A single national fund is needed for the prime minister's vision of a broadband Britain to become a reality, according to a leading e-learning expert.
The broadband network is considered essential for the production and distribution of e-learning and services to adult learners.
Steve Molyneux, director of the National ICT Research Centre at the University of Wolverhampton, said the plethora of schemes to get adults back into education lacked national focus and coherence, leading to replication and waste of public funds.
"There are a number of initiatives, including the University for Industry, the People's Network and National Grid for Learning, the higher education Metropolitan Area Networks and local authority regional broadbands, but they are not talking to each other strategically," he said.
Professor Molyneux said the private and public sector should work together to build a national broadband network. Finance for this could be channelled through a national infrastructure fund.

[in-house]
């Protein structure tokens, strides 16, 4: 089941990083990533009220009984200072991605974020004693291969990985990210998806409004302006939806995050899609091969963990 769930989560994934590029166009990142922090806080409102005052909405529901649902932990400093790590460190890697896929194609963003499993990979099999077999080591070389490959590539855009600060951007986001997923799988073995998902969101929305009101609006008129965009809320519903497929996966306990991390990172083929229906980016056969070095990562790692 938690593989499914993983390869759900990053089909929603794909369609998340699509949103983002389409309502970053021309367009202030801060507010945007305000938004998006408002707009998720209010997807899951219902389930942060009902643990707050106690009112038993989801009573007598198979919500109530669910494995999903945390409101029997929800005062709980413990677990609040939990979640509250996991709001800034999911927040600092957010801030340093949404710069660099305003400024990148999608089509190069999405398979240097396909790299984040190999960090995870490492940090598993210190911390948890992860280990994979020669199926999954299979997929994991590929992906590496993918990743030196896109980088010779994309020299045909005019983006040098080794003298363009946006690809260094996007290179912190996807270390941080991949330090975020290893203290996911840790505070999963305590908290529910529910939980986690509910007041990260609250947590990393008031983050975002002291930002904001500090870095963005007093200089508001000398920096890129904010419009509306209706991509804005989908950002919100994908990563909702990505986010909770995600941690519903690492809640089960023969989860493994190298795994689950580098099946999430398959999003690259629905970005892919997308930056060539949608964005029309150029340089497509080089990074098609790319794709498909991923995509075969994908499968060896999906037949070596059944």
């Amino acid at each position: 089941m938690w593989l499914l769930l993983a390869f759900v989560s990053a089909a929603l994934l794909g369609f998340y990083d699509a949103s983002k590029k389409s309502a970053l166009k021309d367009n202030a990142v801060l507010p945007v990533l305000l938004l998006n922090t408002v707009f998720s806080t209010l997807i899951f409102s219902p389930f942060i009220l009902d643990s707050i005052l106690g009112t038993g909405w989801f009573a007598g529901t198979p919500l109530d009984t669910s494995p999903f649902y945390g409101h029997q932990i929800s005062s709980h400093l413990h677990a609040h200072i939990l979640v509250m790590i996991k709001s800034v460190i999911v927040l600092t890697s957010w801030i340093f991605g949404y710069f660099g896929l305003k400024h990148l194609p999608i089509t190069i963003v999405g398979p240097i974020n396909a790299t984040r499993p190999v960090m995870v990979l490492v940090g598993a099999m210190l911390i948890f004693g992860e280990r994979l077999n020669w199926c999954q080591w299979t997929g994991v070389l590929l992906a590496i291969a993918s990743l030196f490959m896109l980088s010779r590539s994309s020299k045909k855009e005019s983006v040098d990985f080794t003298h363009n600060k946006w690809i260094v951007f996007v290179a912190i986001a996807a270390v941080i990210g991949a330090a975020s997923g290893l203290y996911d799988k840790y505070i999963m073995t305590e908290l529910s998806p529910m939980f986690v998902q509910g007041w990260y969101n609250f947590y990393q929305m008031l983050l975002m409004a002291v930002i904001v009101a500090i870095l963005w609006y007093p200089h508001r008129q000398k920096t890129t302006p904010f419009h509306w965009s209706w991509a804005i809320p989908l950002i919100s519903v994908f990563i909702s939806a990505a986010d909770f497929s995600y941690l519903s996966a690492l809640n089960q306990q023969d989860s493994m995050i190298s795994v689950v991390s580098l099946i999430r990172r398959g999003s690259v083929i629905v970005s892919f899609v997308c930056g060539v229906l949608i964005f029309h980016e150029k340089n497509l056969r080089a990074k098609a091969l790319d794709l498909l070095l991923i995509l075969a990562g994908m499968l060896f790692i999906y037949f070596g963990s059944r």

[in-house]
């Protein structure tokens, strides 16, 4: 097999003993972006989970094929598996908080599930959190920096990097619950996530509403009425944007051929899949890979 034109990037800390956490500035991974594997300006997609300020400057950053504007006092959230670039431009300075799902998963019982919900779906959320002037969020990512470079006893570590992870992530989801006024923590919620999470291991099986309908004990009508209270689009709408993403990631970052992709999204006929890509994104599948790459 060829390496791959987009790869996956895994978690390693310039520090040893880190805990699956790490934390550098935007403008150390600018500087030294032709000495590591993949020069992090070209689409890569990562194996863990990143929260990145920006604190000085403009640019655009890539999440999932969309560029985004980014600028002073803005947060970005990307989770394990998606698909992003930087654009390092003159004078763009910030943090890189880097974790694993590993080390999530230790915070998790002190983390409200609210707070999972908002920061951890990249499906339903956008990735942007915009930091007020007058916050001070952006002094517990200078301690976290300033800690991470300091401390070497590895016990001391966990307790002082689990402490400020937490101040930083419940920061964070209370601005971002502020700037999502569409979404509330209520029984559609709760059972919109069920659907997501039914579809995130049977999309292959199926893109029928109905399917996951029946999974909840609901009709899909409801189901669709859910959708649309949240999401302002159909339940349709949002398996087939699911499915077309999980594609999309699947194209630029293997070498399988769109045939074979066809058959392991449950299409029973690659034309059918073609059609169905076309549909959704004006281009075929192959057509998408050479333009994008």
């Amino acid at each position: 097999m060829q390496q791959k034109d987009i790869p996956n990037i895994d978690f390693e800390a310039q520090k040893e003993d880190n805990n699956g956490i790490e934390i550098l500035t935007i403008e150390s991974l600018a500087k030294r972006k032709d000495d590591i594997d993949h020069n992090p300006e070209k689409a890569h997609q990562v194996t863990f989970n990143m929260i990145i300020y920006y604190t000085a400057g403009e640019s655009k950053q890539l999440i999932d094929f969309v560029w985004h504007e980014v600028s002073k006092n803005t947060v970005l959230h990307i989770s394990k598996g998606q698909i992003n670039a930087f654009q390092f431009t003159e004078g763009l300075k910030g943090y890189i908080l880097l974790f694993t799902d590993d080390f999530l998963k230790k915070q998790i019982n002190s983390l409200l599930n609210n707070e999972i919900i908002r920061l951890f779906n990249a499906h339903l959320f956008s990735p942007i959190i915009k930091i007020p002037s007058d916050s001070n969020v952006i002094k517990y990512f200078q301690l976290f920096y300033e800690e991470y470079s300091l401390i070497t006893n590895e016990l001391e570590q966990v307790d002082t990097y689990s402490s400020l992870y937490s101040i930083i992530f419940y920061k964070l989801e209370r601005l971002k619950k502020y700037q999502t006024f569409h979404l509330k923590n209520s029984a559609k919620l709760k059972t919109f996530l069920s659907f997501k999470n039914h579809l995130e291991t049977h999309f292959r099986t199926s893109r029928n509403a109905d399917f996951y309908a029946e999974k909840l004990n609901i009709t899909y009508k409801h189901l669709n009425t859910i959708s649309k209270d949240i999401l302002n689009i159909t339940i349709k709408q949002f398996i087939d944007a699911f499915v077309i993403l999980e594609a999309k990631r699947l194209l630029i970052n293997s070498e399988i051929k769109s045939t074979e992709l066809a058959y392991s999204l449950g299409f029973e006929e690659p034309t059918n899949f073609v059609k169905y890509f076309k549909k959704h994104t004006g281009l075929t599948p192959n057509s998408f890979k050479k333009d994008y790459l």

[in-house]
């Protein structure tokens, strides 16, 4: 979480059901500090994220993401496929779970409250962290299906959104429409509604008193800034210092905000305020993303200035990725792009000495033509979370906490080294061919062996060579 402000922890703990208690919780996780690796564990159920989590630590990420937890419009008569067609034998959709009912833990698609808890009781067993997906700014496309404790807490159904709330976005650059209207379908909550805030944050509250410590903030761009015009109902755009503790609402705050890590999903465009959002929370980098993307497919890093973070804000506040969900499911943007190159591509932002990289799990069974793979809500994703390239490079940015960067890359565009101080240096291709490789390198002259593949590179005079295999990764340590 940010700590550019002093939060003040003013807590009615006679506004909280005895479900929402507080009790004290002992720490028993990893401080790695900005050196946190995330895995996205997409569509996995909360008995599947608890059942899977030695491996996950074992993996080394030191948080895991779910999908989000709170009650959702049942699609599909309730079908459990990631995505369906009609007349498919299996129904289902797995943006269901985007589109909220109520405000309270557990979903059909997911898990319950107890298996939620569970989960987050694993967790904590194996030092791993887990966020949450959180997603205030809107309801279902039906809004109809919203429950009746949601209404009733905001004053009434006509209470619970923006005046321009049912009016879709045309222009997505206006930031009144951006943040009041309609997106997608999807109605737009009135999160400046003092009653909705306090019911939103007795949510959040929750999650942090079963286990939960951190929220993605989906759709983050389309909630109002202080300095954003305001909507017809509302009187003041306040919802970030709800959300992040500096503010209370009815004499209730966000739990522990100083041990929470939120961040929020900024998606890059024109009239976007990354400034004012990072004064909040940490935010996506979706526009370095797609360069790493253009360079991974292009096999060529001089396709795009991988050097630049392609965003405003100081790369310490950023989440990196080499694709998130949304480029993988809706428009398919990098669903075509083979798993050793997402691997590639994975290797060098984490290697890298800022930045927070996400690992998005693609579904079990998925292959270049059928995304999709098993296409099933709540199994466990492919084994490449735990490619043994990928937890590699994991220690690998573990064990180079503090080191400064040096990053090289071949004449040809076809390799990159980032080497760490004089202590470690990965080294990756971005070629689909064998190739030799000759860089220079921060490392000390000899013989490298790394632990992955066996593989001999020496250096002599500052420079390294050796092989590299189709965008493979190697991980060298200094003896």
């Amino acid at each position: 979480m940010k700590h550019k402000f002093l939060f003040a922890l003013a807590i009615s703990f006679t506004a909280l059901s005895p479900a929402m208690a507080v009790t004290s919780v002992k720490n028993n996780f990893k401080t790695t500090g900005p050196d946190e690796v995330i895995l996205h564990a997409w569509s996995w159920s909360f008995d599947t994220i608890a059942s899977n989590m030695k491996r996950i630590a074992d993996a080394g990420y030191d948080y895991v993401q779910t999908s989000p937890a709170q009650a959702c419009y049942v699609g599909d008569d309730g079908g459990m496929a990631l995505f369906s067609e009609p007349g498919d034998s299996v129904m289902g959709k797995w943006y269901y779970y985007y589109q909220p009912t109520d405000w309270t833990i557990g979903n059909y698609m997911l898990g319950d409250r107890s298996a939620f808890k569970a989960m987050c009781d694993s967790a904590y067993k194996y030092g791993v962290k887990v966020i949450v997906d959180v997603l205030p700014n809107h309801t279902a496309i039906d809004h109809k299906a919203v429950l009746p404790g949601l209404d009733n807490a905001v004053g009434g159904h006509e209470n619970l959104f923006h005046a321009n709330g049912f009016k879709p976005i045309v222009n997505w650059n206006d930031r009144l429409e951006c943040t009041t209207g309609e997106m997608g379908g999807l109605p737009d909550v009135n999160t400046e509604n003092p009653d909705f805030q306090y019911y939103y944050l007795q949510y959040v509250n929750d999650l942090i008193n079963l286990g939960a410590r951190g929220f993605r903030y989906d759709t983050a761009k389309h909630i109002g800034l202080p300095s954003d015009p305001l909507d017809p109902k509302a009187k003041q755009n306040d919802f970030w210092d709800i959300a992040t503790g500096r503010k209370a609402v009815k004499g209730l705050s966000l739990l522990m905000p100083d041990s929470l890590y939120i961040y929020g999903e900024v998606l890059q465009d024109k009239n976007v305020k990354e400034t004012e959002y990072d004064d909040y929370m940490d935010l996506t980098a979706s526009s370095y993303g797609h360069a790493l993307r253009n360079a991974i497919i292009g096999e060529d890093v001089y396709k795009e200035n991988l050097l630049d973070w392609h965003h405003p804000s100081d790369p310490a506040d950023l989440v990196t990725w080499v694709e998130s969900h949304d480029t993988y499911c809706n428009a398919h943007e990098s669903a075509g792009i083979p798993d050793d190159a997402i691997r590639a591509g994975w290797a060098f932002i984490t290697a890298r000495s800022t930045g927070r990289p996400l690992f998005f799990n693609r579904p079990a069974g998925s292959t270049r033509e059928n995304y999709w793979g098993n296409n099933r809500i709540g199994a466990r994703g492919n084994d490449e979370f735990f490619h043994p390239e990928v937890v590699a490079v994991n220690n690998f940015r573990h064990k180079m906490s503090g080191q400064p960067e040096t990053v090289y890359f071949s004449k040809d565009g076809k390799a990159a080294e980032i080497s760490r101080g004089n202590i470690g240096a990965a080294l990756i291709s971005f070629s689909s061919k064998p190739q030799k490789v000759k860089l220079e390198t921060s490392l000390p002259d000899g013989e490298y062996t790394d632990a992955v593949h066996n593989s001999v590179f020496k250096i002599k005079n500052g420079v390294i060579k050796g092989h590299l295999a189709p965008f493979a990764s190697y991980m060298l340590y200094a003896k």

The universities were in a perfect position to lead the national project by helping to interconnect the regions, although regulatory changes and new legislation might be needed.
"If content is king, infrastructure is god," Professor Molyneux said. He has submitted a proposal to link the West Midlands via a high-speed network to deliver multimedia services to businesses, universities, colleges and other learning agencies. "There are far too many publicly funded projects across our region that do not seem to make cost-effective use of networks already funded and in place," he added.
"If the West Midlands is to thrive in the new digital economy we require access to broadband services that are not only future-proofed but also economically sustainable, thereby providing best value for money from the public purse."
Professor Molyneux has helped a number of local authorities plan and implement broadband strategies, including the Telford and Wrekin Community Grid, seen by many as the most advanced community network in Europe.